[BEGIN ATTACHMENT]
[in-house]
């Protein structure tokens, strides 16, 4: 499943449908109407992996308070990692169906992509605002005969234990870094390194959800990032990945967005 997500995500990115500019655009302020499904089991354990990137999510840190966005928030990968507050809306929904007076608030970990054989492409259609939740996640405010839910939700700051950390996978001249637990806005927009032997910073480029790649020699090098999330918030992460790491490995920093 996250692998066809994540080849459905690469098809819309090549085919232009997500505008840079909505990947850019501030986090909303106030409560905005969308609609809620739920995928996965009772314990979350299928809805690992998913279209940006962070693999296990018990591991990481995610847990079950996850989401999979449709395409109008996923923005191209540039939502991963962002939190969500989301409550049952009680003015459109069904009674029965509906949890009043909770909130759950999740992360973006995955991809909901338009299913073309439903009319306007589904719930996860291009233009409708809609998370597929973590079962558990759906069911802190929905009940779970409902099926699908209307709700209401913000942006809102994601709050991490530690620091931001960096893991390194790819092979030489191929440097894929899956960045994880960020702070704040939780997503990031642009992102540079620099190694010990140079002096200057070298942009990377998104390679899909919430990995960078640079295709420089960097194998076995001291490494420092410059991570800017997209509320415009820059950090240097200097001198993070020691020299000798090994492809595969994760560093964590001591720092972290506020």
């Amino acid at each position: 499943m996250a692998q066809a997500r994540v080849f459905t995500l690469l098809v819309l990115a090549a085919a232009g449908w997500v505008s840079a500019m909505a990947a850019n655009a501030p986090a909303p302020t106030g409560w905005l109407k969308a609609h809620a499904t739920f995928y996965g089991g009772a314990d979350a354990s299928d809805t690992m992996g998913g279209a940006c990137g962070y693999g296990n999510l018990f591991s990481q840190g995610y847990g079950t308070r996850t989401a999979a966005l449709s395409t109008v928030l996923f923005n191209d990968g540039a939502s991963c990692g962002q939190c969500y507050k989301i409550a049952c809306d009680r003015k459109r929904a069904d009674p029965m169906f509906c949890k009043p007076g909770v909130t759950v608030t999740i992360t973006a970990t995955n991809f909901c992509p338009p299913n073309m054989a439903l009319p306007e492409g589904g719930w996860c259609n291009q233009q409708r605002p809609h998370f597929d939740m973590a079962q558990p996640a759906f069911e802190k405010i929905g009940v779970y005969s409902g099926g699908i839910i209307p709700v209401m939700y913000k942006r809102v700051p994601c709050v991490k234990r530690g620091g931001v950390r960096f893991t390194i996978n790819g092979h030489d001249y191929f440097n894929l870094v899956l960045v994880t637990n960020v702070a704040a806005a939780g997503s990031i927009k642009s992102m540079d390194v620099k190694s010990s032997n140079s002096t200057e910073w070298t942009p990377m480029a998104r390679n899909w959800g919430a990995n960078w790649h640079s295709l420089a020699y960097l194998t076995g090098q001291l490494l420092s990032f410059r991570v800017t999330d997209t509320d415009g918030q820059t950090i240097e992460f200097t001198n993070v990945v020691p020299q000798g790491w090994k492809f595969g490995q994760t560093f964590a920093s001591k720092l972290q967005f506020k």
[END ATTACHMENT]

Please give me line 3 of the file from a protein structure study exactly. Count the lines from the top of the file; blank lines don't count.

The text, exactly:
């Amino acid at each position: 499943m996250a692998q066809a997500r994540v080849f459905t995500l690469l098809v819309l990115a090549a085919a232009g449908w997500v505008s840079a500019m909505a990947a850019n655009a501030p986090a909303p302020t106030g409560w905005l109407k969308a609609h809620a499904t739920f995928y996965g089991g009772a314990d979350a354990s299928d809805t690992m992996g998913g279209a940006c990137g962070y693999g296990n999510l018990f591991s990481q840190g995610y847990g079950t308070r996850t989401a999979a966005l449709s395409t109008v928030l996923f923005n191209d990968g540039a939502s991963c990692g962002q939190c969500y507050k989301i409550a049952c809306d009680r003015k459109r929904a069904d009674p029965m169906f509906c949890k009043p007076g909770v909130t759950v608030t999740i992360t973006a970990t995955n991809f909901c992509p338009p299913n073309m054989a439903l009319p306007e492409g589904g719930w996860c259609n291009q233009q409708r605002p809609h998370f597929d939740m973590a079962q558990p996640a759906f069911e802190k405010i929905g009940v779970y005969s409902g099926g699908i839910i209307p709700v209401m939700y913000k942006r809102v700051p994601c709050v991490k234990r530690g620091g931001v950390r960096f893991t390194i996978n790819g092979h030489d001249y191929f440097n894929l870094v899956l960045v994880t637990n960020v702070a704040a806005a939780g997503s990031i927009k642009s992102m540079d390194v620099k190694s010990s032997n140079s002096t200057e910073w070298t942009p990377m480029a998104r390679n899909w959800g919430a990995n960078w790649h640079s295709l420089a020699y960097l194998t076995g090098q001291l490494l420092s990032f410059r991570v800017t999330d997209t509320d415009g918030q820059t950090i240097e992460f200097t001198n993070v990945v020691p020299q000798g790491w090994k492809f595969g490995q994760t560093f964590a920093s001591k720092l972290q967005f506020k």